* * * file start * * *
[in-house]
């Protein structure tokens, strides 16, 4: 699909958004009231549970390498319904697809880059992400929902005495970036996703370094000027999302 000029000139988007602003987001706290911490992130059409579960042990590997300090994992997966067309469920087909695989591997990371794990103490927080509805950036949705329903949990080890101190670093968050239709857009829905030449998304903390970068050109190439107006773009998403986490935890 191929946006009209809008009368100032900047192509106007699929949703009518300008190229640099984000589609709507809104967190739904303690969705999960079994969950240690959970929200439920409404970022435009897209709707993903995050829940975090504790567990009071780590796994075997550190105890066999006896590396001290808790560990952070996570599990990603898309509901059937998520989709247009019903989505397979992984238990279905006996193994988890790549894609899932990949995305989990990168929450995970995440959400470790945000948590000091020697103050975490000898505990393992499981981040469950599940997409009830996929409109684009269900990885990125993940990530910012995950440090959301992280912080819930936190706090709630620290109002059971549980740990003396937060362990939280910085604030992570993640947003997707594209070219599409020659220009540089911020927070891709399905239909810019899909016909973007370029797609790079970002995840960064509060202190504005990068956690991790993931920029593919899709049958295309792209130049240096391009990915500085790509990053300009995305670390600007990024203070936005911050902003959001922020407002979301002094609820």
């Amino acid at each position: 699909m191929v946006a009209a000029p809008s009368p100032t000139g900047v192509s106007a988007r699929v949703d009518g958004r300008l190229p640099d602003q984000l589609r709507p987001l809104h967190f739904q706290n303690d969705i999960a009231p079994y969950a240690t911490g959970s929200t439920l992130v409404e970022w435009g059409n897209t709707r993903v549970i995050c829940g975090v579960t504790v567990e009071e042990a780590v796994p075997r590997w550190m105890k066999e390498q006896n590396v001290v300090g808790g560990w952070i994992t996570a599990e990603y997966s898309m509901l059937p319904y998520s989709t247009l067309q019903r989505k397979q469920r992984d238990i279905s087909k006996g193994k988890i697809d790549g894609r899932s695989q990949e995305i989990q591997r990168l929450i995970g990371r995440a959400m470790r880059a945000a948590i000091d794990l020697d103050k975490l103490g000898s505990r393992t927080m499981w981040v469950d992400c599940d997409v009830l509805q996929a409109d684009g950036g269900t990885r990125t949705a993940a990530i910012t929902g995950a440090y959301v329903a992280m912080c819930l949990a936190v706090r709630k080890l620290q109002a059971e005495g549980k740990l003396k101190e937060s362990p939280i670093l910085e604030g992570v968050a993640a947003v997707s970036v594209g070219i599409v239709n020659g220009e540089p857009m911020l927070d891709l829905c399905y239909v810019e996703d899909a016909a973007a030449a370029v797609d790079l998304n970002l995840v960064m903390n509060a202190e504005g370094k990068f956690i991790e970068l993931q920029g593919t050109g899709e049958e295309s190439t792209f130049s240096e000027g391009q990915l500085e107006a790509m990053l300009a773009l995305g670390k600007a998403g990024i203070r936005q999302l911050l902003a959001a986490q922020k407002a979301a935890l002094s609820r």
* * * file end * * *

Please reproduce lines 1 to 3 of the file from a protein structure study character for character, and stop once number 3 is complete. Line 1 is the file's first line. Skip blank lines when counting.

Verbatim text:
[in-house]
């Protein structure tokens, strides 16, 4: 699909958004009231549970390498319904697809880059992400929902005495970036996703370094000027999302 000029000139988007602003987001706290911490992130059409579960042990590997300090994992997966067309469920087909695989591997990371794990103490927080509805950036949705329903949990080890101190670093968050239709857009829905030449998304903390970068050109190439107006773009998403986490935890 191929946006009209809008009368100032900047192509106007699929949703009518300008190229640099984000589609709507809104967190739904303690969705999960079994969950240690959970929200439920409404970022435009897209709707993903995050829940975090504790567990009071780590796994075997550190105890066999006896590396001290808790560990952070996570599990990603898309509901059937998520989709247009019903989505397979992984238990279905006996193994988890790549894609899932990949995305989990990168929450995970995440959400470790945000948590000091020697103050975490000898505990393992499981981040469950599940997409009830996929409109684009269900990885990125993940990530910012995950440090959301992280912080819930936190706090709630620290109002059971549980740990003396937060362990939280910085604030992570993640947003997707594209070219599409020659220009540089911020927070891709399905239909810019899909016909973007370029797609790079970002995840960064509060202190504005990068956690991790993931920029593919899709049958295309792209130049240096391009990915500085790509990053300009995305670390600007990024203070936005911050902003959001922020407002979301002094609820």
């Amino acid at each position: 699909m191929v946006a009209a000029p809008s009368p100032t000139g900047v192509s106007a988007r699929v949703d009518g958004r300008l190229p640099d602003q984000l589609r709507p987001l809104h967190f739904q706290n303690d969705i999960a009231p079994y969950a240690t911490g959970s929200t439920l992130v409404e970022w435009g059409n897209t709707r993903v549970i995050c829940g975090v579960t504790v567990e009071e042990a780590v796994p075997r590997w550190m105890k066999e390498q006896n590396v001290v300090g808790g560990w952070i994992t996570a599990e990603y997966s898309m509901l059937p319904y998520s989709t247009l067309q019903r989505k397979q469920r992984d238990i279905s087909k006996g193994k988890i697809d790549g894609r899932s695989q990949e995305i989990q591997r990168l929450i995970g990371r995440a959400m470790r880059a945000a948590i000091d794990l020697d103050k975490l103490g000898s505990r393992t927080m499981w981040v469950d992400c599940d997409v009830l509805q996929a409109d684009g950036g269900t990885r990125t949705a993940a990530i910012t929902g995950a440090y959301v329903a992280m912080c819930l949990a936190v706090r709630k080890l620290q109002a059971e005495g549980k740990l003396k101190e937060s362990p939280i670093l910085e604030g992570v968050a993640a947003v997707s970036v594209g070219i599409v239709n020659g220009e540089p857009m911020l927070d891709l829905c399905y239909v810019e996703d899909a016909a973007a030449a370029v797609d790079l998304n970002l995840v960064m903390n509060a202190e504005g370094k990068f956690i991790e970068l993931q920029g593919t050109g899709e049958e295309s190439t792209f130049s240096e000027g391009q990915l500085e107006a790509m990053l300009a773009l995305g670390k600007a998403g990024i203070r936005q999302l911050l902003a959001a986490q922020k407002a979301a935890l002094s609820r």